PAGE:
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Discussion Starter · #1 · (Edited)
Hey guys, about a week ago I purchased my first sailboat a 1975 Ventura 23'. The mast was snapped in half right at the spreaders and also has a slight bend right at the break.

Can you sleeve a mast at the spreaders? What part of the mast has the most pressure against it? My plan is to bend the mast back (with a hydralic car jack or some other method) and buy a few feet of the DM-6 from dwyer. Compress the DM-6 to fit inside the old mast then rivet it together.

I'm looking for any and all guidance or advice, I don't know much about sailboats. How does my plan sound?

Mast Dimensions: The mast is 28' long with a 3" x 4" base shaped like a tear drop (similar to the DM-6). The boom attaches about 2' 3" up the mast and the spreaders attach at about 17.5'. The spreaders are both 3' long.









Thanks!
 

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Lotta masts on e-bay right now shouldn't be hard to find a straight replacement...
 

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New mast for sure. Once bent - it will be much weaker and prone to collapse at the worst possible time on water. Get a mast that is the same length or longer and cut it to your designed size so you can use the same sails. If they want too much for the mast - get a junker boat which has a similar size mast, strip it clean for parts and put a chainsaw to the hull. You will be surprised how cost effective that can be in the long haul. Been there, done that.
 

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Discussion Starter · #5 ·
I'm a recent college graduate, so I have an access of time but my supply of money is pretty low right now. I could probably get the sleeve from dyer for about $100 and don't have any problem spending a few days putting it on to do it right. I just need to know if that's safe. I don't want to be risking my life or any of my friends/family members.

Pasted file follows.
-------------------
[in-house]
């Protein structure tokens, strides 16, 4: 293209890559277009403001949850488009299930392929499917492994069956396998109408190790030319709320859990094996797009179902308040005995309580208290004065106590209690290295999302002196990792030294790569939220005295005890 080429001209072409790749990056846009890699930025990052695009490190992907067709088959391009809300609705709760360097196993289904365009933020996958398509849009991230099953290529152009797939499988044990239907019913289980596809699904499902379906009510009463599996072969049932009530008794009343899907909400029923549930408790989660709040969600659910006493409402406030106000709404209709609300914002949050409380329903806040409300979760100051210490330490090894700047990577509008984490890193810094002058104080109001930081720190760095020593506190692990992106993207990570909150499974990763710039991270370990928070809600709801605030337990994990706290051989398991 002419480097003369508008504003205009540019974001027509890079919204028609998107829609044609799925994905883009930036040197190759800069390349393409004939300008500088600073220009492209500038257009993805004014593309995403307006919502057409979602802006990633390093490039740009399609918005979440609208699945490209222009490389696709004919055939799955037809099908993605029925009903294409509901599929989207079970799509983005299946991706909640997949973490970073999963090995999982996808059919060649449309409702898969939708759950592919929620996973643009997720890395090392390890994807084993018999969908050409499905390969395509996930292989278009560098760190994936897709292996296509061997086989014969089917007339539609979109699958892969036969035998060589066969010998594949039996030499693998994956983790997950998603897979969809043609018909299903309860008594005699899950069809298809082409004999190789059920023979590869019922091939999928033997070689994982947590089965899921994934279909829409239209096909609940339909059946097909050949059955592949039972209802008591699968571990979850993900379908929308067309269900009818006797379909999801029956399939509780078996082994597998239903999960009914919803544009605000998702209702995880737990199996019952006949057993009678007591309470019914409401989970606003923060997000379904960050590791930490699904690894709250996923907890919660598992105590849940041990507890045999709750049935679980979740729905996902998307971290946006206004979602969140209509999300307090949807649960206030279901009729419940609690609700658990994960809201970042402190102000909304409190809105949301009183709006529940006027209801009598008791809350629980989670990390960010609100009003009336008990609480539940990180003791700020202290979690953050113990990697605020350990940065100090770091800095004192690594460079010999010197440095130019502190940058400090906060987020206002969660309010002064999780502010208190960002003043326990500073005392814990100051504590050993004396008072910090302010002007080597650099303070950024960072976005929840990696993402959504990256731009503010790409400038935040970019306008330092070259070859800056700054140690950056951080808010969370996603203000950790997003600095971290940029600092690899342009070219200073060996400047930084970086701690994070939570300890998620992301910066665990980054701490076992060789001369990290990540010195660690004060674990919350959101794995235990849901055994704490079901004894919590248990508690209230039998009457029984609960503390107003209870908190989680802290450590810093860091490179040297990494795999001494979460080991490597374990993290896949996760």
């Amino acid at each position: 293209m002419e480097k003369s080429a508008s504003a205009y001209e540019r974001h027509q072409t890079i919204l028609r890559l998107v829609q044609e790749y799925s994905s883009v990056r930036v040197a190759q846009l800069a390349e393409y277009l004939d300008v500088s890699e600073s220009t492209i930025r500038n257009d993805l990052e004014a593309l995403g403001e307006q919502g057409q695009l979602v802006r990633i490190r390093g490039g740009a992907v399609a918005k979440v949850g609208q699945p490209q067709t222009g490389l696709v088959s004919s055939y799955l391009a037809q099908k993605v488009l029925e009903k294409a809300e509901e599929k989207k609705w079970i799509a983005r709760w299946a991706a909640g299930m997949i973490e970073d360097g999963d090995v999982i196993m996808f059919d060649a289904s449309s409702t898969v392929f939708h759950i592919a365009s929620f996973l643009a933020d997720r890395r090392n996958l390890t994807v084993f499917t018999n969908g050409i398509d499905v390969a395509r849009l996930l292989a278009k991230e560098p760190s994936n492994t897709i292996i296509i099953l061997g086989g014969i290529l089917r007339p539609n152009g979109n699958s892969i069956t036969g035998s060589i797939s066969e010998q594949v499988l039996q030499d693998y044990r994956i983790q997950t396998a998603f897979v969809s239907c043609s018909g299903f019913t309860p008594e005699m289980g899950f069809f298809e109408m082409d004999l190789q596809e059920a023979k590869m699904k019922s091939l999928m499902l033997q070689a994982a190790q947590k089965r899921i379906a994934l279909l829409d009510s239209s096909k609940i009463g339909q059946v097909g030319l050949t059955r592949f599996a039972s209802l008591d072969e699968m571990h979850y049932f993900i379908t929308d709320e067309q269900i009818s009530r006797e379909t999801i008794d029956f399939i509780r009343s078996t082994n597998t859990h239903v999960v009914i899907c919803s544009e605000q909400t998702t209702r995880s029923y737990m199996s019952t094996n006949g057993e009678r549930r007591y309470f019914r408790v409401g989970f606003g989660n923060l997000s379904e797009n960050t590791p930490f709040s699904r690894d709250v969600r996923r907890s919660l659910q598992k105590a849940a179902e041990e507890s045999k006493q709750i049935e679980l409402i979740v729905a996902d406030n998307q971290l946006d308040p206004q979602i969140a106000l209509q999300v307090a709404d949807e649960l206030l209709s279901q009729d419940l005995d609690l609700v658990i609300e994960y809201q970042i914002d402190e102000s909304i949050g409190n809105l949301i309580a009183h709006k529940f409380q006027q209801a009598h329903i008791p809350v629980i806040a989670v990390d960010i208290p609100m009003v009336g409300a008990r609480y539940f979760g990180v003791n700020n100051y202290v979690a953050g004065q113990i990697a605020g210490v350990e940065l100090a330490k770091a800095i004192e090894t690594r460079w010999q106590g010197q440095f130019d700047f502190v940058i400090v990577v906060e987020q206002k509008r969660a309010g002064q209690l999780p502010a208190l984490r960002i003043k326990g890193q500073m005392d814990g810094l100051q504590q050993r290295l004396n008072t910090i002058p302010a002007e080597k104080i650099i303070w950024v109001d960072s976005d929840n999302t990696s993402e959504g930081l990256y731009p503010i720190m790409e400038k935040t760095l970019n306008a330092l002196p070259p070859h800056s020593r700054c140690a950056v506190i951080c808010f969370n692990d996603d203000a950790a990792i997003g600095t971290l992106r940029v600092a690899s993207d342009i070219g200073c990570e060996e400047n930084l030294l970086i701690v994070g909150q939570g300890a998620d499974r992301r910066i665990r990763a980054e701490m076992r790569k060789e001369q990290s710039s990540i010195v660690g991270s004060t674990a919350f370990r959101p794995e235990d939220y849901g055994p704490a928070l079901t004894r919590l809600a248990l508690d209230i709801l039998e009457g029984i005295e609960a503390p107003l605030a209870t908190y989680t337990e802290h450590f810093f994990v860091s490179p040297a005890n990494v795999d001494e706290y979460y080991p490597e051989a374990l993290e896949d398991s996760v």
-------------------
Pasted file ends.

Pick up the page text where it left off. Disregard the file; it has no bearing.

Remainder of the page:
I've been searching all over for a used replacement mast that I can get to Dallas for under $500 but have yet to find anything. Lots of masts on ebay but they aren't the same dimensions or sail track as mine. For instance this one is only $100

http://www.ebay.com/itm/Sailboat-al..._Accessories_Gear&hash=item5afd2cb50c&vxp=mtr

Its the same height but the base dimensions and sail track are different. How would I go about using this on my boat?
 

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Its the same height but the base dimensions and sail track are different. How would I go about using this on my boat?
You can install a different mast step/base, that will take care of the different shape - that base can come from the same boat as the mast. And you can get the slugs for your old sails that will fit your new mast. Who knows, you might even get them from the same boat.
I am a super cheap sailor but I would never try to fix your old mast. Just not safe at all.
 

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BTW, that is an excellent deal in the ad you are listing, IMO. Lots of usable hardware. I would jump on it. I have no doubt you can make that work on your boat.
 

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Discussion Starter · #8 · (Edited)
Would you not want to fix it because of the bend or the break? My masthead is trashed as well. If I use the masthead from the ebay listing will it work for my boat? I have two jib sails in front of my main sail... could that cause a problem? Also how would I be able to tell if the shrouds from that boat will work on mine?

Ya its a super great deal, but Its a 2,000 mile roundtrip for me.
 

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Both, but mostly the bend - and that bend is serious and deforming. There are some very serious forces up there when sails are up and mast that was bent once just does not have the proper strength to take them. Ever used nails that were bent and straightened out? Most of them bend right back as soon as you hit them on the head with a hammer. A mast is like that once bent nail being hit on the head every time when there is a gust of wind.
 

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Discussion Starter · #10 ·
I get what your saying, but if I add say a 4' long sleeve at the break wouldn't that take all of the stress instead of the bent part?

If I did sleeve the mast and it failed what would that be like? I paid $1200 for the boat I don't care about being stranded out in the lake or anything I just dont want to get anyone killed.